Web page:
Commercial banks and saccos can now blacklist guarantors with credit reference bureaus (CRBs) if principal borrowers default on loans, the High Court said.
The decision is expected to adversely affect the activities of lenders who require guarantors to disburse credit.
The judgment was made in a case where a guarantor had sued Co-operative Bank for listing him with a CRB after a school he guaranteed defaulted.
Mr Obadhia Gitonga Micheu had accused Co-op Bank of maliciously listing him with the CRB and occasioning him huge losses after banks rejected his application to borrow on the basis of his negative credit record.
Justice Grace Nzioka found that although the bank was negligent in failing to inform Mr Micheu of the outstanding loan amount, it acted within its legal mandate to list the guarantor with the CRB.
“The referral of any information to the CRB is a requirement of the law and the defendant as a financial institution is entitled to do the same, and as a result of their negligence in notifying the plaintiff of the outstanding balance, the court has held that the plaintiff will not pay any interest on the said sum,” she ruled.
Justice Nzioka said she could not find in the given circumstance, that the defendants were malicious. They, instead, were more negligent in handling the matter.
“In the given circumstances, I find no basis for granting the orders sought,” said the judge, referring to Mr Micheu’s prayer that the bank be ordered to delist him.
The court held that the relationship between Mr Micheu as a guarantor is founded in the law of guarantees, and that a guarantor assumes the responsibility of paying debt where the principal debtor fails.
The judge noted that the fact that the bank failed to inform the guarantor of the outstanding amount does not release him from the contract and that he should have settled when he learnt of the same.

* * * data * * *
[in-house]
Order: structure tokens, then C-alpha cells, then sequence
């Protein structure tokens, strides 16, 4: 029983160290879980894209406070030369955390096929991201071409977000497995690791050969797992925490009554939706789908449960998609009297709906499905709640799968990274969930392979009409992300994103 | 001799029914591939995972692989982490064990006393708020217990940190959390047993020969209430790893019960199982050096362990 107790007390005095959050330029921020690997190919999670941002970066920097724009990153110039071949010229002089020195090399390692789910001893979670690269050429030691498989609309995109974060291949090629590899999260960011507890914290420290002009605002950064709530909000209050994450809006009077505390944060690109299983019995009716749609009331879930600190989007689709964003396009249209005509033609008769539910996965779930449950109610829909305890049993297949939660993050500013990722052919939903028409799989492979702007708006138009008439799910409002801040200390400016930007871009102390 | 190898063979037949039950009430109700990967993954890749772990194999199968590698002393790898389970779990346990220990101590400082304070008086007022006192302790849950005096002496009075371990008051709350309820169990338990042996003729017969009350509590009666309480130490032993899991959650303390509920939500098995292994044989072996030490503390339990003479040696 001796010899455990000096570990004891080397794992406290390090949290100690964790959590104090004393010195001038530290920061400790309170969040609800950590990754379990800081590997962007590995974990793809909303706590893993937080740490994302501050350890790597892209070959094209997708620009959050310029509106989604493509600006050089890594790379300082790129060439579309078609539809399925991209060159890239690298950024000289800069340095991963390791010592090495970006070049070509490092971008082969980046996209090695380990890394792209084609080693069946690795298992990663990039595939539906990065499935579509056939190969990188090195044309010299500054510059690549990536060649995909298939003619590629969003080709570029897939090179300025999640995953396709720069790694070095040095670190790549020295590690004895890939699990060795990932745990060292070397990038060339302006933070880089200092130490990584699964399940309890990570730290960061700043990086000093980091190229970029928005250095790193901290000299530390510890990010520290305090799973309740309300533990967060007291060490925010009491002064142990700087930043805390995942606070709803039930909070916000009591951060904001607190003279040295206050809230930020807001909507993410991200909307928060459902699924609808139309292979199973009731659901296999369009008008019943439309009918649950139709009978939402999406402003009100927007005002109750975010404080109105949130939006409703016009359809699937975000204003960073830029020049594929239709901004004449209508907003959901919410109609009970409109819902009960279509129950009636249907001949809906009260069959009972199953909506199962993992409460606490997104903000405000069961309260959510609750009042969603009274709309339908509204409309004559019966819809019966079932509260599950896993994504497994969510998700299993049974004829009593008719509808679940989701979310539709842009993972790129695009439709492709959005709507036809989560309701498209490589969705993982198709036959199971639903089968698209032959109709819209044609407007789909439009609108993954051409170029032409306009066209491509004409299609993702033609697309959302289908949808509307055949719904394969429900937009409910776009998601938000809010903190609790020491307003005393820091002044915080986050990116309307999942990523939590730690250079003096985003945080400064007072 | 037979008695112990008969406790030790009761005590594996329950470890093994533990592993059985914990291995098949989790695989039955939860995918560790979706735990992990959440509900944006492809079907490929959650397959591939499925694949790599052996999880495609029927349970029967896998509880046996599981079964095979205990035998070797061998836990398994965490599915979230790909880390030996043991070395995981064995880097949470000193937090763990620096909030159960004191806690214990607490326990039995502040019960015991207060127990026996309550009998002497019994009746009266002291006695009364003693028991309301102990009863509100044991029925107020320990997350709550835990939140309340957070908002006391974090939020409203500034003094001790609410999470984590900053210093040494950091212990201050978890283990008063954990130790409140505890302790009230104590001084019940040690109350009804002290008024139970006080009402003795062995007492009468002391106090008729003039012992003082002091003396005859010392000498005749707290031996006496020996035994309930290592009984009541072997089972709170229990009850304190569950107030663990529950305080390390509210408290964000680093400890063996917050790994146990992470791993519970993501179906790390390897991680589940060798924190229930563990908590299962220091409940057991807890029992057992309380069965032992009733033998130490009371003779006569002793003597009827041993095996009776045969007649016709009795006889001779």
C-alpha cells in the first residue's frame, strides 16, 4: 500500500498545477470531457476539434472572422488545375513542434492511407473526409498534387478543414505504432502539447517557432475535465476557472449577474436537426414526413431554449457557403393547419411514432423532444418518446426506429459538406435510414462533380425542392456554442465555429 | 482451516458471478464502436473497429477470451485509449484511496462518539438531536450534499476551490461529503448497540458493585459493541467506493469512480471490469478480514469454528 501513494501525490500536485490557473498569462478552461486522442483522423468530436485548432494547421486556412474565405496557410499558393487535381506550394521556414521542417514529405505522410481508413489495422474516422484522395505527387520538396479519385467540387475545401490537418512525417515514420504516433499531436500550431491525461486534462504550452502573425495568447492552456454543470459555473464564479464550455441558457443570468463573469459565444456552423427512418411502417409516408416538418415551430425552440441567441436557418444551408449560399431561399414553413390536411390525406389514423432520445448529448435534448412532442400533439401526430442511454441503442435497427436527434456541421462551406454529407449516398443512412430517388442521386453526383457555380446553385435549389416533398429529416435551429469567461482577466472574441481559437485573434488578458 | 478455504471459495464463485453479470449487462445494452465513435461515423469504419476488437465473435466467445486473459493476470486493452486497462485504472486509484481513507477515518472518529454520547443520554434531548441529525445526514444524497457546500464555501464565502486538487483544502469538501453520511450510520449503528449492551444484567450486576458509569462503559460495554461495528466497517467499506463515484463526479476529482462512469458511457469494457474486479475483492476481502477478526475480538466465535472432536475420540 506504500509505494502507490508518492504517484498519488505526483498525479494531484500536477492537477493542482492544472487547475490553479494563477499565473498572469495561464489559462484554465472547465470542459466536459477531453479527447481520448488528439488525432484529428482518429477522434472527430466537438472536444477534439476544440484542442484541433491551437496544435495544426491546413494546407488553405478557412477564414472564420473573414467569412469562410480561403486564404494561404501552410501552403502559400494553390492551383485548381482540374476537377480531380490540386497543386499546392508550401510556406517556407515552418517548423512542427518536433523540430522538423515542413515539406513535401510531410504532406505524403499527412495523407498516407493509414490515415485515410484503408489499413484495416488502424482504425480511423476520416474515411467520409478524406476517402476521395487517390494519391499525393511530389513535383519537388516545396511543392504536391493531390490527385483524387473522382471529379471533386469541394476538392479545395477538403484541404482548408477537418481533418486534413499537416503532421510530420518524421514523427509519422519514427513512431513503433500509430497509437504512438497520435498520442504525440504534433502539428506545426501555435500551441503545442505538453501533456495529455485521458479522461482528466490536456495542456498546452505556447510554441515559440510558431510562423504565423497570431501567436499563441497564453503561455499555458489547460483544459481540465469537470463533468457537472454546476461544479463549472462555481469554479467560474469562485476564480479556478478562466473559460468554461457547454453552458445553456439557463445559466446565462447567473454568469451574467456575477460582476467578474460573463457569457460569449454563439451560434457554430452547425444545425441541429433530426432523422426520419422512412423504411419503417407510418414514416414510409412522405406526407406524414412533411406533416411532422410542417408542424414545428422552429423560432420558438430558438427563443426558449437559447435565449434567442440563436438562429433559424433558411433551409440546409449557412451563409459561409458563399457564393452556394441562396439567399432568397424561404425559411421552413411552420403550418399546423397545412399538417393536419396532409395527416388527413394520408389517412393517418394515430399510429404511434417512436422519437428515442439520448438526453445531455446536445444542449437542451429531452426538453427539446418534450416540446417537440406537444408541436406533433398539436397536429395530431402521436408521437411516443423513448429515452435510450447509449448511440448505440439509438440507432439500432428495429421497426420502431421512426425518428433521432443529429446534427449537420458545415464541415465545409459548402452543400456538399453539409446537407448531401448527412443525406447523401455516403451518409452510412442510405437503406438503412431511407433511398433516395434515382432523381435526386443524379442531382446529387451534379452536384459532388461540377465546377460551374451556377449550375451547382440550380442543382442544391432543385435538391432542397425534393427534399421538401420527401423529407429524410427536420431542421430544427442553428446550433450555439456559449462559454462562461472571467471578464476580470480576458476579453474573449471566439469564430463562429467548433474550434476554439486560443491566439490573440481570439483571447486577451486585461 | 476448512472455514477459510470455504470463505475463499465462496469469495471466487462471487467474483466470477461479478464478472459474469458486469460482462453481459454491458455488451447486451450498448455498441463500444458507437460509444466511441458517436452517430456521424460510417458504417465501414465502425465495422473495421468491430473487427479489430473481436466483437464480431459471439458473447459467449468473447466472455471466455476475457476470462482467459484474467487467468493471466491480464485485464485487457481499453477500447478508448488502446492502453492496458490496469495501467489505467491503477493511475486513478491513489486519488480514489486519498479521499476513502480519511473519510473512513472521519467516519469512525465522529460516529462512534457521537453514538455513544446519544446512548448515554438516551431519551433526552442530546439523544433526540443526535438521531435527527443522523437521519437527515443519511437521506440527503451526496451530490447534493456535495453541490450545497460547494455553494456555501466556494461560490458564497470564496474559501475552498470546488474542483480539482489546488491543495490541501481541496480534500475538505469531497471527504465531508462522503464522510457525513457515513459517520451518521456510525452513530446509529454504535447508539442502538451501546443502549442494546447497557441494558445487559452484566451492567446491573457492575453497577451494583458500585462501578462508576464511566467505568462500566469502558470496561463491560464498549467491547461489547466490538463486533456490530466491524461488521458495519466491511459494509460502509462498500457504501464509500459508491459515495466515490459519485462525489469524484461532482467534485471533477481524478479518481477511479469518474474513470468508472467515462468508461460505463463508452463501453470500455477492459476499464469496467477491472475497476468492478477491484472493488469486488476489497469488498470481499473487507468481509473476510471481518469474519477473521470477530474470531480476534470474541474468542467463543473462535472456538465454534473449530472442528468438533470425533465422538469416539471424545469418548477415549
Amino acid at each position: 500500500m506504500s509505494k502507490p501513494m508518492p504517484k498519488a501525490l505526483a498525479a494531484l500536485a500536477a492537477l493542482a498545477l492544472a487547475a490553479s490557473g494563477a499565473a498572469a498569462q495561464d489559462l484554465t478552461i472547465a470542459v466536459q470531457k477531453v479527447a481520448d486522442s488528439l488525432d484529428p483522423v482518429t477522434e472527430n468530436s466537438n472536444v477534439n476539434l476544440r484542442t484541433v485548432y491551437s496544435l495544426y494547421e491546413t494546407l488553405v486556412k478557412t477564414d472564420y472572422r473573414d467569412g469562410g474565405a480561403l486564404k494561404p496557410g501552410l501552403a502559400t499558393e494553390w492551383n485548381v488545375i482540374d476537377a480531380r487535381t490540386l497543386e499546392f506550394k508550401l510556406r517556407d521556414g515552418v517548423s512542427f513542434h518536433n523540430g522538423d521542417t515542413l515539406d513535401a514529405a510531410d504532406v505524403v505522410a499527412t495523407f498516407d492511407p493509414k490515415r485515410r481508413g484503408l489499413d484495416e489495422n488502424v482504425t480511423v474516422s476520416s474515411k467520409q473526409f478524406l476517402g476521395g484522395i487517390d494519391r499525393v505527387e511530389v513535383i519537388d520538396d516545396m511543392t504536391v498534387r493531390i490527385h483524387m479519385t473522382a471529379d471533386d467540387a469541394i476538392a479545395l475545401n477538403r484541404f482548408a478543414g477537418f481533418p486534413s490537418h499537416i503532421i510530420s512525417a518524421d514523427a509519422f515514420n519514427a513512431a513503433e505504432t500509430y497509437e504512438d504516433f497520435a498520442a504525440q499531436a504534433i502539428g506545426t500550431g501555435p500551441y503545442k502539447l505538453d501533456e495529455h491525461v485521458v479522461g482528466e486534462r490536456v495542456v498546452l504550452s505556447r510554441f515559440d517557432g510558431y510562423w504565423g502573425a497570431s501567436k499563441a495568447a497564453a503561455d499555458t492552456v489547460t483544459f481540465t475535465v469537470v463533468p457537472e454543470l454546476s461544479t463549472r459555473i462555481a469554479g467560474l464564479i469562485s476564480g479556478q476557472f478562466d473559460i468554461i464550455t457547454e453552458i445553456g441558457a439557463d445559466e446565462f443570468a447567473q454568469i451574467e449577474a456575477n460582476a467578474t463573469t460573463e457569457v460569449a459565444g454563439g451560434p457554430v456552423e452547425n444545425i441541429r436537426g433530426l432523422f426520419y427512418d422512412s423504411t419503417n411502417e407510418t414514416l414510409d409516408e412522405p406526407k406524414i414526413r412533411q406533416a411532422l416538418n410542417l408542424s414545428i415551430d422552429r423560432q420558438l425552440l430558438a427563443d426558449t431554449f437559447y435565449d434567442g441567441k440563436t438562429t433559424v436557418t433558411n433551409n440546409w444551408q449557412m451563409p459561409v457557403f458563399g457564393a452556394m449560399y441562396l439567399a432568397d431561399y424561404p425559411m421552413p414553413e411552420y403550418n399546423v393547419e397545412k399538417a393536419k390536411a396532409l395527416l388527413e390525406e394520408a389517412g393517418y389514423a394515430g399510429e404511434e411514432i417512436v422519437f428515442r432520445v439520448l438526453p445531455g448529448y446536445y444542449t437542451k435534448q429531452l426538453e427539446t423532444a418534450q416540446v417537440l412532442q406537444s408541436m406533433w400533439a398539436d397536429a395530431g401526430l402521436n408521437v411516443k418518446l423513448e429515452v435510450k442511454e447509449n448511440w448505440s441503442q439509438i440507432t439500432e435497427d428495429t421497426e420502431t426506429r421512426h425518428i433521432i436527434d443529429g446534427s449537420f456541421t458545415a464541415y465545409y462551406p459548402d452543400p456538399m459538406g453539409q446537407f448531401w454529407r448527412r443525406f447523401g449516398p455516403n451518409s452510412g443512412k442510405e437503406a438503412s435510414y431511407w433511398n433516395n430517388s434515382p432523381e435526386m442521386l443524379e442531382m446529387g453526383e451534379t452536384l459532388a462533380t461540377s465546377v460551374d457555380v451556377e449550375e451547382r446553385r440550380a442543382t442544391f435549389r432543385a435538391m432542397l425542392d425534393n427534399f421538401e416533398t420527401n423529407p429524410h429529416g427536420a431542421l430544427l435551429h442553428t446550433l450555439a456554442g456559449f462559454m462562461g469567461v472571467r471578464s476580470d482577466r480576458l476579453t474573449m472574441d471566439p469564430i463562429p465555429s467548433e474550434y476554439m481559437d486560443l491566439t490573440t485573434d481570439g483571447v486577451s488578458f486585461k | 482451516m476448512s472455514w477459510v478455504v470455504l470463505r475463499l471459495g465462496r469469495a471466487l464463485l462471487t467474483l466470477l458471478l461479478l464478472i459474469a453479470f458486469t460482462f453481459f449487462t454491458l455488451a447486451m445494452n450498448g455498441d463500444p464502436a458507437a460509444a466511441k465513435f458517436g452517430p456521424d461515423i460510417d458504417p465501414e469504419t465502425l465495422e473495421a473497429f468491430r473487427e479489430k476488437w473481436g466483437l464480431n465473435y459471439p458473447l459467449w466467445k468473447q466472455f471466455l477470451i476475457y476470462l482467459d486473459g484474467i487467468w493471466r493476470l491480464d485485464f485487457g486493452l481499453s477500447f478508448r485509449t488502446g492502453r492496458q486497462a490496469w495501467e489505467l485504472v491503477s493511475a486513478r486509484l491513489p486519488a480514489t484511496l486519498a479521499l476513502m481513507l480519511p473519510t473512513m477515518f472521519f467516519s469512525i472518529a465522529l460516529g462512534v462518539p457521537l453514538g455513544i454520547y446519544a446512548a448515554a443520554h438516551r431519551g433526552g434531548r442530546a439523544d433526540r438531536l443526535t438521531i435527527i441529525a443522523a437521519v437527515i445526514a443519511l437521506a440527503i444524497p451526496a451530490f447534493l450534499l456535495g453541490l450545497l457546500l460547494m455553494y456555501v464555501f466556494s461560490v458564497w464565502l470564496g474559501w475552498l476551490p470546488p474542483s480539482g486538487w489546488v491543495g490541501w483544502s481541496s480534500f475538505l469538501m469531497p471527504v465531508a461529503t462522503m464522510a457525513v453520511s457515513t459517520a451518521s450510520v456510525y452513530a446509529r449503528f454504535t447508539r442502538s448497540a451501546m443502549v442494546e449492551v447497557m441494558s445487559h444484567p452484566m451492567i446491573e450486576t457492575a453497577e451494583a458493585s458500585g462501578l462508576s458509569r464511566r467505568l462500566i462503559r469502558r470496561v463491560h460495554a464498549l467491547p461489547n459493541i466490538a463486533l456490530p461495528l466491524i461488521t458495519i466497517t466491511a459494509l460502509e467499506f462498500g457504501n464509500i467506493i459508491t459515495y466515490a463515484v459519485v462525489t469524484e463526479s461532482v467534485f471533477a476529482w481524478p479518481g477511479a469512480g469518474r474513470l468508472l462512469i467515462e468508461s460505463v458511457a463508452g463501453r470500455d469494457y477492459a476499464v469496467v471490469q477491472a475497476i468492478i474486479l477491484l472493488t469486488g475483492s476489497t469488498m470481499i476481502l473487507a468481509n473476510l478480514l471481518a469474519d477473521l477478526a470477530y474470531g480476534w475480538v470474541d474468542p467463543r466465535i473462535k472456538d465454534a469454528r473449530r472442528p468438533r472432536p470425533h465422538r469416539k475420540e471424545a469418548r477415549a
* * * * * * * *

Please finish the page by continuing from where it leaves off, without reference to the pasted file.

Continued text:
At the heart of the dispute are loans advanced to Chogoria Junior School where Mr Micheu is a director and guaranteed the loans using two parcels of land, one belonging to him and another owned by his father, Jediel Micheu.
In September 2008, Mr Micheu was served with notice that the school had defaulted on the loan with an outstanding balance of Sh952,262.
Subsequently, Co-op Bank allowed him to dispose of the land to settle the debt but subject to the transaction being handled by the bank’s appointed lawyer.
The land was sold and the debt settled, but it later emerged that some Sh133,000 was still outstanding in a separate loan account.
The bank further said the settled loan had also left unsettled interest that accrued as it processed the land for sale.
Mr Micheu, however, denied knowledge of the outstanding arrears, arguing that he only learnt of the matter in 2012 after a bank rejected his loan application saying that he had been listed with CRB.
He had asked court to award him Sh215.8 million being damages and lost earnings that accrued after his loan application was rejected denying him a chance to upgrade his business.
Co-op Bank insisted that it had informed Mr Micheu of the outstanding loan but admitted that the initial notification erroneously left out the outstanding loan in the separate account.
The court found that there was no evidence that the borrower was informed of the outstanding loan of Sh133,000 and the accrued interest.